Now, to hold all these guts together, you need a nice case. I already have a very nice case housing the circa 2009 machine. I can’t bring myself to take it apart, and besides, I tell myself, it doesn’t have the io access on the front panels required of a modern machine. Since part of my aesthetic is to be able to show the guts of the machine (nicely themed colors), I went with something a bit more open.
The Thermaltake core P5 ATX Open Frame case is what I have chosen.
Now, I’m more of a throw it together and start using it kind of builder, but putting a little bit of flash into the build could make it a tad more interesting. Less heat dissipation problems, and if I ever do that cool liquid cooling piping stuff, I’ll be able to show it off. This case also has options to mount it against the wall/furniture, and I’ll probably take advantage of that. I can imagine having a home office desk with a couple of these mounted on the front just for kicks. Thrown in a few monitors for surround, and… Oh, but I’m not a gamer.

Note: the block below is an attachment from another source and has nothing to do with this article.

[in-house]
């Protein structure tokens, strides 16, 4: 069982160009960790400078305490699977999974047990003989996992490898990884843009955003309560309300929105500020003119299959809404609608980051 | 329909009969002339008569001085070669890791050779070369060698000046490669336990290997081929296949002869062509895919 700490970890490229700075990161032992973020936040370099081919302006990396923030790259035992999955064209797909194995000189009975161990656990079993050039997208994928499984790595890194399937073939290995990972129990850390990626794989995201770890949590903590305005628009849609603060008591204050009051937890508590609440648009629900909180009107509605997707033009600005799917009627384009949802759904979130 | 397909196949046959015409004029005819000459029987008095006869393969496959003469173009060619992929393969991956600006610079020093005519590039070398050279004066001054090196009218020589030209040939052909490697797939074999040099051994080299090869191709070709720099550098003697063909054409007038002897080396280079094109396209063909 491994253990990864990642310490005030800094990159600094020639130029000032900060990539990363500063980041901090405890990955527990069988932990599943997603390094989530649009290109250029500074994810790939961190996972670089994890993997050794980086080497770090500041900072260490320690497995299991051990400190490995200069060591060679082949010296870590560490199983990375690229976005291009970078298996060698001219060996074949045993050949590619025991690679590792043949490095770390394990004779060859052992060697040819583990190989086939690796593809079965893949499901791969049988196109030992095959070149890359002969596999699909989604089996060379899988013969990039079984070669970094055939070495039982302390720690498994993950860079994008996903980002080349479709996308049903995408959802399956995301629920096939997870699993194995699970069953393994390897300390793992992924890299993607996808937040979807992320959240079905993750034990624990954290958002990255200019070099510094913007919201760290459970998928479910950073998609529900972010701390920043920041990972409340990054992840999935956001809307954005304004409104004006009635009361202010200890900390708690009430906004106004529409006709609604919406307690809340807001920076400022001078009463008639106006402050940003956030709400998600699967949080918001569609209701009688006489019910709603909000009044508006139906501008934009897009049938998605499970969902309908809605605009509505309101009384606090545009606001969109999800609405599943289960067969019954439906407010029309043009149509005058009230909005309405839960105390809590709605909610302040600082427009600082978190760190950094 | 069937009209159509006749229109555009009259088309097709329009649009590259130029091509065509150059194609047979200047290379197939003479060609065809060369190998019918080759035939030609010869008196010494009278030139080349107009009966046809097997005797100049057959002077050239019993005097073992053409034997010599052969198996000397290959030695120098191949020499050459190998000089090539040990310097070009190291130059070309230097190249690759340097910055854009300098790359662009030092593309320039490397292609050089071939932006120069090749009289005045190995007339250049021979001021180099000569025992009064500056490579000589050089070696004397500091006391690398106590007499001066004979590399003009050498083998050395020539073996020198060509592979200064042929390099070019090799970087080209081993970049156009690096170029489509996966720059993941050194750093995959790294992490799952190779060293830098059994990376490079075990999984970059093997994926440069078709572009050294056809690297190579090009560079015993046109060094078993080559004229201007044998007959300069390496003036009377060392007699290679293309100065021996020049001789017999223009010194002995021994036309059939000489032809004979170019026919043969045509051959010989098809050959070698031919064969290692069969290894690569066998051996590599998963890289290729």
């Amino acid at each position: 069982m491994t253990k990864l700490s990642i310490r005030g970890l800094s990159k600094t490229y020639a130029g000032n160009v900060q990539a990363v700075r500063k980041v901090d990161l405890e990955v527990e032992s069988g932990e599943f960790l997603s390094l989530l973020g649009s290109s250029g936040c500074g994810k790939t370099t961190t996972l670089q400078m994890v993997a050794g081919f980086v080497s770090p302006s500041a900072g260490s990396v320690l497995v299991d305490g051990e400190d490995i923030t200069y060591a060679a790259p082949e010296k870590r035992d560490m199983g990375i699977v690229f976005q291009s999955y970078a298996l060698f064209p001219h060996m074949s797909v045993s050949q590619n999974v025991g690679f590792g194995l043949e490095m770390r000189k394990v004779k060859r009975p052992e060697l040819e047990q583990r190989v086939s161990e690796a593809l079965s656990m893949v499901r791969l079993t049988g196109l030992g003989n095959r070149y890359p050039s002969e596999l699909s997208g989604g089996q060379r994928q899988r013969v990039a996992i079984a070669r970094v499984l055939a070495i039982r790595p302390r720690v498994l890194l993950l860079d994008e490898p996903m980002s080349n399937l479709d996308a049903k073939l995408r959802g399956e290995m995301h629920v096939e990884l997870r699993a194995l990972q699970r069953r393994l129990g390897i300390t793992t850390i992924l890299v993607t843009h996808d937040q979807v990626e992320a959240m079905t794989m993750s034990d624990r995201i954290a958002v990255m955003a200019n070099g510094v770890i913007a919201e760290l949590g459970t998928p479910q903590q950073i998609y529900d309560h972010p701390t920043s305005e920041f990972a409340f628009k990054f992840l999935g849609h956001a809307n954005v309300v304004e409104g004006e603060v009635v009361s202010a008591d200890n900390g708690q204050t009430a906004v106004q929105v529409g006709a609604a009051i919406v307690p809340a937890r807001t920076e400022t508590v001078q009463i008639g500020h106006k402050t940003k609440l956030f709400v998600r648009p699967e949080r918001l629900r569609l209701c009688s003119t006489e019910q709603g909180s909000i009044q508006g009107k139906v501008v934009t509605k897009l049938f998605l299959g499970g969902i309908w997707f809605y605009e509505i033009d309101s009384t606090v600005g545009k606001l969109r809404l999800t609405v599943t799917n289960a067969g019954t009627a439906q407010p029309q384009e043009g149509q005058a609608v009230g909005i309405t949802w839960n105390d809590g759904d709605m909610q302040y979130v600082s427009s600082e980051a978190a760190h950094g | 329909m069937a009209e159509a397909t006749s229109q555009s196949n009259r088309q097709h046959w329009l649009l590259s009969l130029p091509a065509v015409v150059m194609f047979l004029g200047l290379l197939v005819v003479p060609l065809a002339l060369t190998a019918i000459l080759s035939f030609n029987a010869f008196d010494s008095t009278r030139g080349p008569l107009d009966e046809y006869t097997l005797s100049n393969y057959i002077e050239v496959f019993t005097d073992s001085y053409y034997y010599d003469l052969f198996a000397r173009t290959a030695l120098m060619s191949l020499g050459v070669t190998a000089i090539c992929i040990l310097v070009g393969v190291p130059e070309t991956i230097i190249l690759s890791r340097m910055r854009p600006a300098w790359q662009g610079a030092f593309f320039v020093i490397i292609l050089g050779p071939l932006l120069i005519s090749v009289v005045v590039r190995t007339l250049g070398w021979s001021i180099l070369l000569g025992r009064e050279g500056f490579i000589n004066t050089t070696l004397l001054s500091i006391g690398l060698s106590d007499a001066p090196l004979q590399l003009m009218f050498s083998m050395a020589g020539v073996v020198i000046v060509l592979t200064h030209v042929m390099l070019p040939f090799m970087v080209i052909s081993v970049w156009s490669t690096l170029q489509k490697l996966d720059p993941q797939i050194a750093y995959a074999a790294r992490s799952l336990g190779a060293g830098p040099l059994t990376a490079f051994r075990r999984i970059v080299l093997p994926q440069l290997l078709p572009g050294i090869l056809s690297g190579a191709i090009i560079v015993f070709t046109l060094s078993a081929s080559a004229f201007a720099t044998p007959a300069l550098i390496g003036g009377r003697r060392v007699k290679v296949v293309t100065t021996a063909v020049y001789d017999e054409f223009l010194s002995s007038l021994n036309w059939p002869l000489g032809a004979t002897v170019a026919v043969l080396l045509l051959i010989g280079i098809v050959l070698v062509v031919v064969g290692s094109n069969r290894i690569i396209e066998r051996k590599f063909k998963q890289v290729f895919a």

The rest of the kit involves various memory, storage, etc. The motherboard has M.2 as well as mSata. So, I’ll probably put an SSD on one of those interfaces as the primary OS drive. Throw in a few terabytes of spinning rust, and 64GB of RAM, and it’s all set.
The other nice thing about the motherboard is dual NICs. One is for gaming, the other (intel) is for more pedestrian networking. This can be nothing but goodness, and I’m sure I can do some nice experimenting with that.
Well, that’s what I’m after. I added it all up on newegg.com, and it came out to about $1,500, which is nicely under budget, and will give me a machine I can be happy with for a few years to come.